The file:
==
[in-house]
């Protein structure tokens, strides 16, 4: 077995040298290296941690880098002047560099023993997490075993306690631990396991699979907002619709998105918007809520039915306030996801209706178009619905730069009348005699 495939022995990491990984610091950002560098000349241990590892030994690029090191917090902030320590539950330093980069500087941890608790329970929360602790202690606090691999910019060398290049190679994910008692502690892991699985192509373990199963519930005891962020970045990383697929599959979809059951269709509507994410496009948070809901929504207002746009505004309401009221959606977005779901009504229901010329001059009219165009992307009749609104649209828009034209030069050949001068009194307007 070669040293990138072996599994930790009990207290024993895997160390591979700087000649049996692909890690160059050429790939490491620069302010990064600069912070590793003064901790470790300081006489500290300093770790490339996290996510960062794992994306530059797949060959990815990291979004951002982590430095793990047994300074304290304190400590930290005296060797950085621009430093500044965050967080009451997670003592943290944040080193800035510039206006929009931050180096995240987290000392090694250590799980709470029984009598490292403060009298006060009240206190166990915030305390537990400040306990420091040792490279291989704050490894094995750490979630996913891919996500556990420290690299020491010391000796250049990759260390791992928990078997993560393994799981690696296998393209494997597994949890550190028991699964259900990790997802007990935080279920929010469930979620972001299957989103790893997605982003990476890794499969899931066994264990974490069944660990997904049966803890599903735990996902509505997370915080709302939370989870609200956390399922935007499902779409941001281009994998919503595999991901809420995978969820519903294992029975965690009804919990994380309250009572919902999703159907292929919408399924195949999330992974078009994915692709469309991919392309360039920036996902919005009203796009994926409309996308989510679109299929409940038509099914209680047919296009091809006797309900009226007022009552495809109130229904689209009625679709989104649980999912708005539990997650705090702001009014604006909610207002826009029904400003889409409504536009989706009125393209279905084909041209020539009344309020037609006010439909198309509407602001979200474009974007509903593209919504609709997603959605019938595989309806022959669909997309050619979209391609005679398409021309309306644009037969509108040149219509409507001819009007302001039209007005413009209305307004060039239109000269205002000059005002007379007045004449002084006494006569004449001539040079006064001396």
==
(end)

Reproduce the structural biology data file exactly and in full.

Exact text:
[in-house]
């Protein structure tokens, strides 16, 4: 077995040298290296941690880098002047560099023993997490075993306690631990396991699979907002619709998105918007809520039915306030996801209706178009619905730069009348005699 495939022995990491990984610091950002560098000349241990590892030994690029090191917090902030320590539950330093980069500087941890608790329970929360602790202690606090691999910019060398290049190679994910008692502690892991699985192509373990199963519930005891962020970045990383697929599959979809059951269709509507994410496009948070809901929504207002746009505004309401009221959606977005779901009504229901010329001059009219165009992307009749609104649209828009034209030069050949001068009194307007 070669040293990138072996599994930790009990207290024993895997160390591979700087000649049996692909890690160059050429790939490491620069302010990064600069912070590793003064901790470790300081006489500290300093770790490339996290996510960062794992994306530059797949060959990815990291979004951002982590430095793990047994300074304290304190400590930290005296060797950085621009430093500044965050967080009451997670003592943290944040080193800035510039206006929009931050180096995240987290000392090694250590799980709470029984009598490292403060009298006060009240206190166990915030305390537990400040306990420091040792490279291989704050490894094995750490979630996913891919996500556990420290690299020491010391000796250049990759260390791992928990078997993560393994799981690696296998393209494997597994949890550190028991699964259900990790997802007990935080279920929010469930979620972001299957989103790893997605982003990476890794499969899931066994264990974490069944660990997904049966803890599903735990996902509505997370915080709302939370989870609200956390399922935007499902779409941001281009994998919503595999991901809420995978969820519903294992029975965690009804919990994380309250009572919902999703159907292929919408399924195949999330992974078009994915692709469309991919392309360039920036996902919005009203796009994926409309996308989510679109299929409940038509099914209680047919296009091809006797309900009226007022009552495809109130229904689209009625679709989104649980999912708005539990997650705090702001009014604006909610207002826009029904400003889409409504536009989706009125393209279905084909041209020539009344309020037609006010439909198309509407602001979200474009974007509903593209919504609709997603959605019938595989309806022959669909997309050619979209391609005679398409021309309306644009037969509108040149219509409507001819009007302001039209007005413009209305307004060039239109000269205002000059005002007379007045004449002084006494006569004449001539040079006064001396």